Ireland is to double to 10 days its quarantine period for travellers from the UK who are not fully vaccinated, joining a growing list of countries imposing stricter travel rules on British arrivals due to concerns over the rapid spread of the Delta variant.
The announcement came after Boris Johnson on Monday delayed by a month the final stage of England’s exit from lockdown amid accusations the government should have acted faster by placing India, where the variant was first detected, on its red restricted-travel list before 23 April.
Neighbouring Pakistan and Bangladesh had been added to the UK’s red list on 9 April, with India following a fortnight later, four days after a visit to the country during which Johnson hoped to announce a new trade deal was called off.
The Delta variant accounts for 90% of new UK cases and critics have argued that since half of early infections involved international travel, a ban on all arrivals except UK citizens and residents should, as some argued at the time, have been imposed earlier.
In fact, Britain was one of the first major western countries to severely restrict travel from India over Delta variant concerns. The French government announced a mandatory 10-day quarantine and test for all arrivals from India on 22 April, with Germany following suit four days later.
Berlin designated India as a “virus variant area with a significantly elevated risk of infection”, in effect barring entry to the country, even with a valid visa, for almost everyone – except German nationals – who visited India during the last 10 days.
Italy’s ban came on 25 April, prohibiting entry for travellers who have been in India in the past 14 days. Like many other EU states, exemptions are essentially available only to nationals, residents and to those with an urgent humanitarian reason – such as a close family bereavement – to travel.
The US did not tighten its restrictions until 4 May, after the US Centers for Disease Control and Prevention (CDC) placed India at the highest level on its risk scale, warning that even vaccinated travellers may get and spread variants.
Australia at first banned even its own citizens from returning from India on 27 April, with the prime minister, Scott Morrison, warning anyone who tried risked up to five years in jail and a $50,000 fine, but backed down a fortnight later in the face of public outcry.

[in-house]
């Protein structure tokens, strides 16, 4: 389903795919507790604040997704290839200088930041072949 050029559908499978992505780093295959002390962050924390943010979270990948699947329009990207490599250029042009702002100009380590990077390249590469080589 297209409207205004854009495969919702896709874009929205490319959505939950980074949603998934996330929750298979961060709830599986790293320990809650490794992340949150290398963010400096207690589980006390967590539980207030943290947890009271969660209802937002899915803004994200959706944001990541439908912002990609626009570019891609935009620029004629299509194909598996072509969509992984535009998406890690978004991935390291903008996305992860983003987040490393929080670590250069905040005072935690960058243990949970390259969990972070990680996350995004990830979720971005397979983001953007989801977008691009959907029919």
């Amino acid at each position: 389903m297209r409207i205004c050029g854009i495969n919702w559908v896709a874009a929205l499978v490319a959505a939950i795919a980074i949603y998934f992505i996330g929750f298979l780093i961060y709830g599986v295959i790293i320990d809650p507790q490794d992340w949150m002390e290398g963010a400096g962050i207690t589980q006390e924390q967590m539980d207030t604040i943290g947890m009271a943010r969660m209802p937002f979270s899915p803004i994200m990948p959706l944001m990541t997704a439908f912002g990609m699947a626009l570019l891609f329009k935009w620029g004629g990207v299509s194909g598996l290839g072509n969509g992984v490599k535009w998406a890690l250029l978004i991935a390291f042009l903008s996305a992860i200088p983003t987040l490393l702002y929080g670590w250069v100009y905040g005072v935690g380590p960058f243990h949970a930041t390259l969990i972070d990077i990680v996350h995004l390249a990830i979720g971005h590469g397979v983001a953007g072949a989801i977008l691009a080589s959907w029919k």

However, although the UK acted at about the same time as other countries, the volume of traffic between Britain and its former colony is generally higher than between India and most EU member states, potentially justifying earlier action.
In addition, most EU states earlier this year denied entry to travellers from almost all non-EU countries, with the exception of their own nationals and residents and people with proof of “an imperative personal or family reason”, an emergency medical appointment or a professional trip that could not be postponed.
According to the Civil Aviation Authority, about 50,000 people travelled between India and the UK in February, nearly 900 a day in each direction. On 13 May, Public Health England found nearly half of Delta variant cases in England were travellers.
Ireland’s transport minister, Eamon Ryan, said Dublin’s decision “reflects concern about the Delta variant, and to try to hold back the development of that variant here as much as we can and give us time to get vaccines out to give us cover against it”.
The move follows France’s recent decision to allow travellers from the UK who are fully vaccinated to enter the country with a negative test, but demand that those who are not have an essential reason for travel and a negative test. They must also complete a seven-day quarantine.
Germany declared the UK a virus variant area of concern on 23 May, meaning only German citizens or residents and their immediate family, plus those with an urgent humanitarian reason, may enter the country from the UK.